Thermal energy is kinetic energy associated with the random motion of atoms and molecules. Temperature is a quantitative measure of “hot” or “cold.” When the atoms and molecules in an object are moving or vibrating quickly, they have a higher average kinetic energy (KE), and we say that the object is “hot.” When the atoms and molecules are moving slowly, they have lower KE, and we say that the object is “cold” (Figure \(\PageIndex{1}\)). Assuming that no chemical reaction or phase change (such as melting or vaporizing) occurs, increasing the amount of thermal energy in a sample of matter will cause its temperature to increase. And, assuming that no chemical reaction or phase change (such as condensation or freezing) occurs, decreasing the amount of thermal energy in a sample of matter will cause its temperature to decrease.

'

**Figure \(\PageIndex{1}\)**: (a) The molecules in a sample of water at a higher temperature move more rapidly than (b) those in a sample of water at a lower temperature.

### Work

Work is the purposeful, or organized, transfer of energy associated with the non-random motion of atoms and molecules. On a macroscopic scale, we describe work as the result of a force moving an object. In other words, the energy is expended in an organized, coordinated fashion to make an object move. This same concept can be applied on the molecular level to describe the coordinated movement of molecules and atoms as work.

**Figure \(\PageIndex{2}\)**: Pressure·Volume Work by Gas Particles. Using a frictionless piston, if the external pressure is less than P_{int} (a), the gas molecules with an upward component to their motion will collide with the piston, collectively forcing the piston to move upward. The final volume (V_{f}) will be greater than V_{i}. Alternatively, if the external pressure is greater than P_{int} (b), the piston will perform work on the gas particles as it causes them to collectively gain a downward component to their motion.The final volume (V_{f}) will be less than V_{i}.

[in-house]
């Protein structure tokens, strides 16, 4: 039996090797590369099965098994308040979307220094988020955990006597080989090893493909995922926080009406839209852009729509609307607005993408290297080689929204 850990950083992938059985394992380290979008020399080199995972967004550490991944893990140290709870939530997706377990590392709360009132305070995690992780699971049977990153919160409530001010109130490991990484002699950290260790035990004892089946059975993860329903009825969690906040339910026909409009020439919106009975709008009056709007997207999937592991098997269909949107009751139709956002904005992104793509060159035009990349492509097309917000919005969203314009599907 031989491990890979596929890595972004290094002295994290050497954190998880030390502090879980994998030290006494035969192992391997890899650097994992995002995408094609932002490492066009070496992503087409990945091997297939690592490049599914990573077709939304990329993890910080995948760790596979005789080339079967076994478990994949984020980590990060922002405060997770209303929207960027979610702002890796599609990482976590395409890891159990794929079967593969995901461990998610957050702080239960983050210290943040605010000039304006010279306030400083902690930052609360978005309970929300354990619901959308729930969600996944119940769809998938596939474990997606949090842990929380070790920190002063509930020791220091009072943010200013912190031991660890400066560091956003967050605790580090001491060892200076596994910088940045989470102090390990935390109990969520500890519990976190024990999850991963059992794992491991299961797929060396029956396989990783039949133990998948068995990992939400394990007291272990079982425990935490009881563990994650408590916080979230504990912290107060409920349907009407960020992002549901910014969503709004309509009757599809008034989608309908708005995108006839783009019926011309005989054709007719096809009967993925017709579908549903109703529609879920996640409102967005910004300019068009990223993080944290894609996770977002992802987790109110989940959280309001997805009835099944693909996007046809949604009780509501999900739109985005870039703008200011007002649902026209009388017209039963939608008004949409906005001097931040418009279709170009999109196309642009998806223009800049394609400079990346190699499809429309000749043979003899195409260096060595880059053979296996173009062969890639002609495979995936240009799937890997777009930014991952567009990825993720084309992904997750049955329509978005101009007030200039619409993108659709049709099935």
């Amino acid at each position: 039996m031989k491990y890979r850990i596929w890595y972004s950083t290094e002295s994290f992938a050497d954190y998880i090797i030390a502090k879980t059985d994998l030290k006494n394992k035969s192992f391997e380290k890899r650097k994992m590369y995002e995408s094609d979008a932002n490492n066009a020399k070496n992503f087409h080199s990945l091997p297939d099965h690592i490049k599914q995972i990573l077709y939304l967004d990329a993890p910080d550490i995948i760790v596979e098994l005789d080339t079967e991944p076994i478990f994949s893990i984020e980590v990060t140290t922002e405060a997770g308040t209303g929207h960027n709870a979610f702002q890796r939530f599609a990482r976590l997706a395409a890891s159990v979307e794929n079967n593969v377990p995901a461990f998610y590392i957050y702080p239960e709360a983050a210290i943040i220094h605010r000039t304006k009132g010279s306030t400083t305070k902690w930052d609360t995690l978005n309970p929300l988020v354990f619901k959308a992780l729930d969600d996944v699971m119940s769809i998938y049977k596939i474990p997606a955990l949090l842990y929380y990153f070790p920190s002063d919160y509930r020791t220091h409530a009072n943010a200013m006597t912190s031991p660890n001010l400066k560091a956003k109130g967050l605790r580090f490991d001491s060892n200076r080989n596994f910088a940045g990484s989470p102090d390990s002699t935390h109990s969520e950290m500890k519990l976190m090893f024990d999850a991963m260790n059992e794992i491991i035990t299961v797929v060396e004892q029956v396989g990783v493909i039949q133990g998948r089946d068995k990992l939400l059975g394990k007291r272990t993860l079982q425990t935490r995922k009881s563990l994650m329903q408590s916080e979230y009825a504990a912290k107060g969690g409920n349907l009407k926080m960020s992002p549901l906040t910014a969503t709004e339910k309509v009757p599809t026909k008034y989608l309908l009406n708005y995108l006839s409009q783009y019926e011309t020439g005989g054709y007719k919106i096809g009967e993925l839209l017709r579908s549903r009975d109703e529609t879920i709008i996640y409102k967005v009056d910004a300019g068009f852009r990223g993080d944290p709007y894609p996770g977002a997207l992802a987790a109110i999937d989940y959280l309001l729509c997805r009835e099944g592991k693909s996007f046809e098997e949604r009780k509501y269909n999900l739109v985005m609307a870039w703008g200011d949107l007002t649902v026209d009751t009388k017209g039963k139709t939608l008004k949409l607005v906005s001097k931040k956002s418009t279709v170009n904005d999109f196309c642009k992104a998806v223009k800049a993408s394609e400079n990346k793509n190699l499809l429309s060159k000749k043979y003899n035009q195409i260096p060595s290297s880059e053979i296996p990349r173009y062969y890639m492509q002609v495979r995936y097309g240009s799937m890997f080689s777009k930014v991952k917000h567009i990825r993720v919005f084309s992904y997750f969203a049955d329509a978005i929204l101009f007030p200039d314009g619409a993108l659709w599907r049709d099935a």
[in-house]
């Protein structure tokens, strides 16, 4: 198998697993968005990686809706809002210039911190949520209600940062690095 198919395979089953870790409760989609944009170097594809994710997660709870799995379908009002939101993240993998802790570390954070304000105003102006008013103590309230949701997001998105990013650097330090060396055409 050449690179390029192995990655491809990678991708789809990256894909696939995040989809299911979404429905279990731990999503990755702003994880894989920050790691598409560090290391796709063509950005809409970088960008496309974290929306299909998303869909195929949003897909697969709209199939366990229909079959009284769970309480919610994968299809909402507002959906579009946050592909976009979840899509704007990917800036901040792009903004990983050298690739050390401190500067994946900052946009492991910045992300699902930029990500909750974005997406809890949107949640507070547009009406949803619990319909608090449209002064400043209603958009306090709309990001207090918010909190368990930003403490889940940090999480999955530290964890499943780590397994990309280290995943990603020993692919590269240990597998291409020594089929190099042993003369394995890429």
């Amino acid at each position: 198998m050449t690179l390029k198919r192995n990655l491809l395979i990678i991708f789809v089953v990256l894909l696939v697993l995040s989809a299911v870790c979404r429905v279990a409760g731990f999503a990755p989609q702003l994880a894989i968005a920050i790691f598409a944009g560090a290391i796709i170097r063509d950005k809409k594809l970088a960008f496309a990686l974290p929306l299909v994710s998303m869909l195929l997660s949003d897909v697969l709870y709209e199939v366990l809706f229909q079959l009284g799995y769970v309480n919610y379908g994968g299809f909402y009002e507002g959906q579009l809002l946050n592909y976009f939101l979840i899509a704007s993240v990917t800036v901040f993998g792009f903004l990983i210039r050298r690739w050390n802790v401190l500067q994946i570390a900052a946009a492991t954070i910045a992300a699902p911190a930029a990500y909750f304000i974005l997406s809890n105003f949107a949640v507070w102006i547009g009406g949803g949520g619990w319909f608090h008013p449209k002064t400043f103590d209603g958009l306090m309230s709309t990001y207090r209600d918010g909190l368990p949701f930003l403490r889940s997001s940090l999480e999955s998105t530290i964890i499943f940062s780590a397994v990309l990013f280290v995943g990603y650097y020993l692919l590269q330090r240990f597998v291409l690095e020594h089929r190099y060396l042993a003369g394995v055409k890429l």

## Internal Energy

### The First Law, Part 1

The state of a system is a complete description of a system at a given time, including its temperature and pressure, the amount of matter it contains, its chemical composition, and the physical state of the matter. A state function is a property of a system whose magnitude depends on only the present state of the system, not its previous history. Temperature, pressure, volume, and potential energy are all state functions. The temperature of an oven, for example, is independent of however many steps it may have taken for it to reach that temperature. Similarly, the pressure in a tire is independent of how often air is pumped into the tire for it to reach that pressure, as is the final volume of air in the tire. Heat and work, on the other hand, are not state functions because they are *path dependent*. For example, a car sitting on the top level of a parking garage has the same potential energy whether it was lifted by a crane, set there by a helicopter, driven up, or pushed up by a group of students (Figure \(\PageIndex{3}\)). The amount of work expended to get it there, however, can differ greatly depending on the path chosen. If the students decided to carry the car to the top of the ramp, they would perform a great deal more work than if they simply pushed the car up the ramp (unless, of course, they neglected to release the parking brake, in which case the work expended would increase substantially!). The potential energy of the car is the same, however, no matter which path they choose.